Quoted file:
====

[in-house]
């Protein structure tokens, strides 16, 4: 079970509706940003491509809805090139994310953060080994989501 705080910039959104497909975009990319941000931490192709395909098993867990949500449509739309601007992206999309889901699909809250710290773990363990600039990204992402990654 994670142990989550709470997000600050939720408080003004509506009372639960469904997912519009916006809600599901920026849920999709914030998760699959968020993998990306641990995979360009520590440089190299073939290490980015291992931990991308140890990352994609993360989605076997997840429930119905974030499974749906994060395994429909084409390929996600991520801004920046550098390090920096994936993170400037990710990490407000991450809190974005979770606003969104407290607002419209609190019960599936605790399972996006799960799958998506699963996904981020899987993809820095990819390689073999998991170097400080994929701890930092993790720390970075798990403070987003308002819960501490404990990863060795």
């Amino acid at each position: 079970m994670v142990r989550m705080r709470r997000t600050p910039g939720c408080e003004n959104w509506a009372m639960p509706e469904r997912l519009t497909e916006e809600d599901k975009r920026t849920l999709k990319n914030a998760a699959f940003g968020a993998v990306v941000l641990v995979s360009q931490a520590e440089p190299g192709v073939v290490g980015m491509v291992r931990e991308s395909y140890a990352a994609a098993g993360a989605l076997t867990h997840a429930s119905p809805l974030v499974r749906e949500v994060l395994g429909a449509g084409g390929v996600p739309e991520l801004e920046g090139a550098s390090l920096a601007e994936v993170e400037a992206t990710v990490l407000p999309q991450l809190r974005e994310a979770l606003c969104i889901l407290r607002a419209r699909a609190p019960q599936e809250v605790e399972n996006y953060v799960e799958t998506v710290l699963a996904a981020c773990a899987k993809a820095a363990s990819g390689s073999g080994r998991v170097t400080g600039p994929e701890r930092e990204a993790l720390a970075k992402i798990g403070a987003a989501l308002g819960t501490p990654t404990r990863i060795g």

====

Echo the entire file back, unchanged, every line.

[in-house]
């Protein structure tokens, strides 16, 4: 079970509706940003491509809805090139994310953060080994989501 705080910039959104497909975009990319941000931490192709395909098993867990949500449509739309601007992206999309889901699909809250710290773990363990600039990204992402990654 994670142990989550709470997000600050939720408080003004509506009372639960469904997912519009916006809600599901920026849920999709914030998760699959968020993998990306641990995979360009520590440089190299073939290490980015291992931990991308140890990352994609993360989605076997997840429930119905974030499974749906994060395994429909084409390929996600991520801004920046550098390090920096994936993170400037990710990490407000991450809190974005979770606003969104407290607002419209609190019960599936605790399972996006799960799958998506699963996904981020899987993809820095990819390689073999998991170097400080994929701890930092993790720390970075798990403070987003308002819960501490404990990863060795």
């Amino acid at each position: 079970m994670v142990r989550m705080r709470r997000t600050p910039g939720c408080e003004n959104w509506a009372m639960p509706e469904r997912l519009t497909e916006e809600d599901k975009r920026t849920l999709k990319n914030a998760a699959f940003g968020a993998v990306v941000l641990v995979s360009q931490a520590e440089p190299g192709v073939v290490g980015m491509v291992r931990e991308s395909y140890a990352a994609a098993g993360a989605l076997t867990h997840a429930s119905p809805l974030v499974r749906e949500v994060l395994g429909a449509g084409g390929v996600p739309e991520l801004e920046g090139a550098s390090l920096a601007e994936v993170e400037a992206t990710v990490l407000p999309q991450l809190r974005e994310a979770l606003c969104i889901l407290r607002a419209r699909a609190p019960q599936e809250v605790e399972n996006y953060v799960e799958t998506v710290l699963a996904a981020c773990a899987k993809a820095a363990s990819g390689s073999g080994r998991v170097t400080g600039p994929e701890r930092e990204a993790l720390a970075k992402i798990g403070a987003a989501l308002g819960t501490p990654t404990r990863i060795g």